How do I set up a TOC email alert?
To receive a TOC email alerts you will usually only need to select the journals you are interested in from a list and then supply your email address.
Many journal publishers now also offer the facility to receive details of articles in press, ie. articles that have been reviewed and are ready for publication in an upcoming issue.
ZETOC Alerts is a service provided by the British Library spanning all disciplines which allows you to select titles from their list of 20,000 journals and have the TOCs and emailed to you regularly. You can also set up Saved search Alerts.
Cited Reference Alerts
Cited Reference Alerts allow you to identify individual journal articles and then receive notification whenever these articles are cited in a new journal article. This can be useful if you want to monitor how a particular article is being received by the research community.
Cited Reference Alerts are provided by services like Web of Science and Scopus. Once you have run your keyword search and identified a specific article against which you would like to track citation activity select the article in full view by clicking on the title. Next select the link 'Create Citation Alert'.
Current Awareness via RSS Feeds
Many online databases and general web sites such as news sites now also offer RSS (Really Simple Syndication or Rich Site Summary) feeds, which are a convenient time-saving means of bringing together the latest tables of contents (TOCs) for your favourite journals or web sites into your own personal web page or software tool.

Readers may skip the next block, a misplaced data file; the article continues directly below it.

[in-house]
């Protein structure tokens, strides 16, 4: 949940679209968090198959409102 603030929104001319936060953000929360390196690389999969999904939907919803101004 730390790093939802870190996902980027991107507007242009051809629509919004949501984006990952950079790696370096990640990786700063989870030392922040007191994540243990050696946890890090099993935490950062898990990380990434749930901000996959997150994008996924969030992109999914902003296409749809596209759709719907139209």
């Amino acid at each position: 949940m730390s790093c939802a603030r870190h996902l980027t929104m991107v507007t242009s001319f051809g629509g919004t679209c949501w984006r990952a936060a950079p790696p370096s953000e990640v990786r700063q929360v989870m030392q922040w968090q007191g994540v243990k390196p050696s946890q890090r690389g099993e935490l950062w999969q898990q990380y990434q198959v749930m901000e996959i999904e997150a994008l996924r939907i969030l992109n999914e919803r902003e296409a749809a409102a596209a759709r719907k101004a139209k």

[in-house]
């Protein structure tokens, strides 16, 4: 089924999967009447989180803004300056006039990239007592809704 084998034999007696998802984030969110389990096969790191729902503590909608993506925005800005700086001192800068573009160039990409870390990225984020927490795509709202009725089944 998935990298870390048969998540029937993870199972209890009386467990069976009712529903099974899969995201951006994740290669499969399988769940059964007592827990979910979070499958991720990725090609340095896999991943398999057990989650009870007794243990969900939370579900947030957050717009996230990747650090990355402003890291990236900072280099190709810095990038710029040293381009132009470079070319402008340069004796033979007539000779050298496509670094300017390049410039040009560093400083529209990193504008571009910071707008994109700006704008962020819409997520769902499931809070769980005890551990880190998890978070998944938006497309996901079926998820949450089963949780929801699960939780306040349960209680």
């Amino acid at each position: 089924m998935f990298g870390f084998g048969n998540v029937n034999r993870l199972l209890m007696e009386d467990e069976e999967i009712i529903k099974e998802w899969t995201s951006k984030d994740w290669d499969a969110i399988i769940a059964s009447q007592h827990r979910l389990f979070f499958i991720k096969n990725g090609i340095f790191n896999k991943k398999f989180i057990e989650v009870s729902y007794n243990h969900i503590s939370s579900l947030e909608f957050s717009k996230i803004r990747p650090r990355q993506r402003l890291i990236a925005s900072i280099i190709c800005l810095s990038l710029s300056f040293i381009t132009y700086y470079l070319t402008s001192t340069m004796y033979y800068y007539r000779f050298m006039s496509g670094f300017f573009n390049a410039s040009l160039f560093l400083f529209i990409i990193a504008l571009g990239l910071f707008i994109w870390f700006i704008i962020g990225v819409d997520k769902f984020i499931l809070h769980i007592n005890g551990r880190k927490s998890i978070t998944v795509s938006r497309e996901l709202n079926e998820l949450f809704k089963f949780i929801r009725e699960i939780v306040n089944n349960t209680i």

Advantages of RSS
- You don't need to register separately at numerous sites
- The TOCs have links directly to the articles on the e-journal site
- You can look at your TOC alerts whenever you like
- Your RSS reader will indicate whenever you have unread TOCs available
- It is much easier to unsubscribe from an RSS feed than from an email alerting service.
How do I receive an RSS feed?
There are a number of ways to receive RSS feds. Two methods are:
1. Register once at a free RSS reader web site such as Google Reader.
2. Subscribe to your chosen RSS feeds. Look out for this standard feed icon on e-journal sites. Right-click on the icon, copy the Shortcut (or Link Location) and paste it into your RSS reader.
Receive RSS feds directly to your browser. Most browsers like Internet Explorer (Version 7) and Firefox have inbuilt feed reading capabilities that enable you to simply click on the feed icon or similar icons such as this orange logo on a page of interest. You can then receive and read feeds within your browser. These can be stored and organised within your browser.